3. Hi Iris, The L. Mozzani workshops produced both guitars and violins. Information concerning this "atelier" is available in several texts including, if my memory serves me, The Henley Dictionary of Violin and bow makers, The Vannes Dictionary, and volume 1 of Eric Blot's "Liuteria Italiana". Good luck and happy hunting! Jeffrey : I'm trying a violin with a label of this name. The date is 1938. The weird thing is, on the internet I found out that he is apparently a very famous GUITAR maker. Does anyone know if he really did make violins as well, and if they were generally good instruments?
  4. Michael's explanation was excellent. To clarify the value issue for a repaired bow of this type; The standard depreciation used by most of us when appraising a splined bow "of quality" (in other words, one that is worth repairing and retains it's original frog and button) is 70% + (the bow retains only 30% - of it's original value). This is roughly equivalent to the value of the frog and button. For the record, we also keep a nice splined bow around in the trial room. Best to all, Jeffrey
  5. Just a clarification comment: This tool is most often and most effectively used as a marker, not a cutter (although I've seen a few makers use it to cut the trench). The lines are marked with the tool, then a single blade knife is used to cut the two sides of the channel (following the marks) to depth. Using the tool itself to cut the channel can result in some interesting (and not so flattering) width variations. Grinding the blades to slightly different angles can help avaiod the need to shims as well. Metal is a better shim material, should you need a shim, as a piece of purfling will tend to compress. Jeffrey : In using a two bladed purfling cutter how does one arrive at the right width when the blades are beveled opposite each other and when together create a groove that is wider than the purfling? : I am inclined to place the blades together (flat sides) and separate the blades with some pieces of purfling which should give me the right width groove. Does this sound like it will work? Possibly a shim that won't crush? : Any help would be appreciated. : hr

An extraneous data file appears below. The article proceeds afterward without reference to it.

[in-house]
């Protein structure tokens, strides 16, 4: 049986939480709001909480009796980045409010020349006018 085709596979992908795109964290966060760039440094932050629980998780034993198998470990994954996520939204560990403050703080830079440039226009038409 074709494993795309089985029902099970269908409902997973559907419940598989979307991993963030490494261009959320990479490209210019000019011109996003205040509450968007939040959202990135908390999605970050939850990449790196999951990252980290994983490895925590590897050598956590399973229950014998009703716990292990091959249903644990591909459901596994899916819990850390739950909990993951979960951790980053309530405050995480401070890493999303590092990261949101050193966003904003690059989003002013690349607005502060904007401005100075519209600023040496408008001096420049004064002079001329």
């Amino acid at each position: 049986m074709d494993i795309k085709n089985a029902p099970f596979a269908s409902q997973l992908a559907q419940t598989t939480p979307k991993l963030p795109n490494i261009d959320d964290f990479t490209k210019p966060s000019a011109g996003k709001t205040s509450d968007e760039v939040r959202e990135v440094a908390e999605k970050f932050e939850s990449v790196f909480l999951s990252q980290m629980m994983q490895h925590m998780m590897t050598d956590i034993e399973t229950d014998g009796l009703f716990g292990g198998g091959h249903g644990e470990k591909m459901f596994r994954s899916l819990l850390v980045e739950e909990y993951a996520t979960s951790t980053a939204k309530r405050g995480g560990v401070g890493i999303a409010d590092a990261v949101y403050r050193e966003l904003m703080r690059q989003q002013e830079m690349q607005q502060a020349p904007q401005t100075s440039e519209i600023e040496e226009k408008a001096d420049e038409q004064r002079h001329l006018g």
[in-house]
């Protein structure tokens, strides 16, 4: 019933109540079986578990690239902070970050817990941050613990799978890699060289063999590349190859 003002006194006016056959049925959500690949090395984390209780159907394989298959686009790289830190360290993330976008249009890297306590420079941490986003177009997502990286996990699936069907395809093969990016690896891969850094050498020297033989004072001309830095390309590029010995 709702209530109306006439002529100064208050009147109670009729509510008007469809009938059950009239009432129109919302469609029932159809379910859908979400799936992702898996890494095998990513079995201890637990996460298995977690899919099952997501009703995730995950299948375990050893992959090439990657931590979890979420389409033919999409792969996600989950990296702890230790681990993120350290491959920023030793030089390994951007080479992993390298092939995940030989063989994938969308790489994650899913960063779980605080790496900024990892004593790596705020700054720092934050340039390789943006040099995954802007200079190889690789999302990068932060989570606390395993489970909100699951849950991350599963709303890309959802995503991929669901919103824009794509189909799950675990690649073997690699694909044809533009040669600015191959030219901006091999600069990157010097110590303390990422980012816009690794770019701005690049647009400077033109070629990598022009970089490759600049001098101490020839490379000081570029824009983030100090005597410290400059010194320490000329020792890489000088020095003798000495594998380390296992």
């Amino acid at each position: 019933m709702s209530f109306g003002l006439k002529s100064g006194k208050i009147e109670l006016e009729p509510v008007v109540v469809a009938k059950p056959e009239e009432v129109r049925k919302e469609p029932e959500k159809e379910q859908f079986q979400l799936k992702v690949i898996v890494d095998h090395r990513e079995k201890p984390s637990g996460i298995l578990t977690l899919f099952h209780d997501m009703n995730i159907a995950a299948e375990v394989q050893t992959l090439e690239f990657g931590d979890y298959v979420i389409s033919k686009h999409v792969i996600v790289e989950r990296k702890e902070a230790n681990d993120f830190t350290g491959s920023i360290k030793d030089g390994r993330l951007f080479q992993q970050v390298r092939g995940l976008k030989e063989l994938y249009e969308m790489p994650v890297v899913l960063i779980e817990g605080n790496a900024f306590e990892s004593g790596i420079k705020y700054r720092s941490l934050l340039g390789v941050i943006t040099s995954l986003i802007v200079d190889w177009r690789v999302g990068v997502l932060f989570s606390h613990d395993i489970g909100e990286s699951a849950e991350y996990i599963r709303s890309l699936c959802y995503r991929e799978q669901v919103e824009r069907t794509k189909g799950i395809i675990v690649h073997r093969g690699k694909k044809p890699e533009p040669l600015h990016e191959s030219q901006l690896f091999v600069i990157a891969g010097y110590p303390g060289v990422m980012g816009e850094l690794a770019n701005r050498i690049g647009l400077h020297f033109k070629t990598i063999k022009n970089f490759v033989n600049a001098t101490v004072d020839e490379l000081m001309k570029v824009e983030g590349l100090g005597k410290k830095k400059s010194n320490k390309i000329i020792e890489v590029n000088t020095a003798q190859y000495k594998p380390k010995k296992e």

6. This could be an interesting discussion, but I hesitate to participate to a poster (dealer?) who remains annonymous. Even Steveg has included his name when posted his opinions. Want to come out in the open? Jeffrey : The motivation is money, money, money, and not upseting the dealer status quo. Stephan, you are the same as a dealer. You know it, us dealers on the board know it, and while I want honest hard working dealers to be supported, I think many customers get a raw deal. I see it every day. Most of the large houses are nothing more than real estate agents and car dealers hiding behind a bunch of violins. I don't know whats' up with Steveg lately, he seems to be making himself a trouble maker, but there is some truth to what he says and if the laypeople on this board want to be beaten into submission by the dealers on this board, I guess that is their business. : Your Comrade